Now, my belief is that without LoS you cannot identify a spell purely off magical manifestation. Concealed Spell suggests that you can identify the action of concealing a spell with a perception or a spellcraft check. However, the perception/spellcraft check will not work if you are not capable of sensing the caster. Invisibility or total cover will block line of sight, usually, but even so if the spell has verbal components it could still be identified. However If a spell is cast that has no verbal components, and you cannot see the caster, you should not be able to identify the spell off anything except the result.

So if Mage A is behind a brick wall and casts a silent spell, none of my players get a spellcraft check to identify the spell before it is cast only after the effect takes place. After all, otherwise Arcane Trickster's kind of suck otherwise.

That is how I suggest these work based off the Ultimate Intrigue feat.


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ShroudedInLight wrote:
This allows for spellcraft checks even against concealed spells, however, for the feat to work it does suggest that the manifestation does not center around your character. After all, you are not concealing your spell very well if the manifestation identifies you as the caster.

Disagree. I've suggested black, tattoo-like runes appearing on your skin as a potential manifestation that would not give away invisible casters but meets the FAQs requirement to give away social casting. That sort of manifestation you could easily justify hiding with one of the concealment feats.

"Casting a spell? No, my good friend, I'm just scratching an itch on my forehead. You thought you saw a magical rune there? Shadow or perhaps dirt I wiped away. Now if you'll excuse me, I need to talk to my good friend here. Uh, friend, what was your name again?"


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I think the issue here is not the interpretation of how spell casting manifests itself. It is how a GM communicates with his/her players. If casting spells makes the caster glow, or whatever, based on an interpretation of an online FAQ, the GM's needs to be describing that from the beginning. If it first comes into play well into the game when the GM is trying to screw the player, the player is not going to be having fun. If the GM is making the game not fun, the GM is failing in his/her role.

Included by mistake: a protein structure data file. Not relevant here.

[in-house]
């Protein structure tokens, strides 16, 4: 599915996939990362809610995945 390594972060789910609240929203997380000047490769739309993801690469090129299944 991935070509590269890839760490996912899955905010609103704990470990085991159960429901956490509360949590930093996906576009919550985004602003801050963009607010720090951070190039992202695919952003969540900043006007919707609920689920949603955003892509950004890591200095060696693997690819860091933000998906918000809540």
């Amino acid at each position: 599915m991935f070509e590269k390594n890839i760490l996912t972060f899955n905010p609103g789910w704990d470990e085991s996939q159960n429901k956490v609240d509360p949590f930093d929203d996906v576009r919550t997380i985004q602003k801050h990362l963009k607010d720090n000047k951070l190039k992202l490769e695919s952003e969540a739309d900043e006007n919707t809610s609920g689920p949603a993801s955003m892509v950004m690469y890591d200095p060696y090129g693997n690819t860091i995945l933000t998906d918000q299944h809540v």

Pathfinder Adventure Path, Lost Omens, Rulebook, Starfinder Adventure Path, Starfinder Roleplaying Game Subscriber
Bandw2 wrote:
Quote:

Magical Signs: Your magic is accompanied by a tell-tale sign; for example, your body glows brightly, the sound of tortured

souls shriek as you cast, feelings of a deep chill affect all creatures
within 30 ft. All nearby creatures know when you are using
magic, as well as the nature of the magic used.

Where is that quote from?... (The only place I could find it was in the 3pp Spheres of Power book...)


Well, it IS part of that 3rd party product, so it makes sense you'd find it there.


Short answer, Ignore that FAQ

Grand Lodge

The whole manifestations thing seems like a crock to me. It goes against nearly everything I have seen in my 35+ years of gaming and reading fantasy fiction.

I intend to fully ignore the FAQ, and will likely not play with a DM who chooses to use it to penalize casters.


Slyme wrote:
The whole manifestations thing seems like a crock to me. It goes against nearly everything I have seen in my 35+ years of gaming and reading fantasy fiction.

That's kind of Pathfinder's magic system in general though. It doesn't really match up with anything in traditional fantasy.

Though the statement is also kind of absurd, because there are dozens of games and movies where magic has very grandiose visual effects.

Quote:
I intend to fully ignore the FAQ, and will likely not play with a DM who chooses to use it to penalize casters.

There's nothing penalizing about not giving spellcasters more advantages over the rest of the game and I'm not sure why you think they need to be made even stronger in the first place.


The only important takeaway from the FAQ is that you can always identify spellcasting, even SLAs, and spells without components. Which is the way it's always been in Pathfinder. "Manifistations" should be (and arguably are, even according to the FAQ) pure fluff.

When one interpretation of the FAQ breaks everything and another changes nothing, why is there even an argument which one a GM should use in their game?


Quantum Steve wrote:

The only important takeaway from the FAQ is that you can always identify spellcasting, even SLAs, and spells without components. Which is the way it's always been in Pathfinder. "Manifistations" should be (and arguably are, even according to the FAQ) pure fluff.

When one interpretation of the FAQ breaks everything and another changes nothing, why is there even an argument which one a GM should use in their game?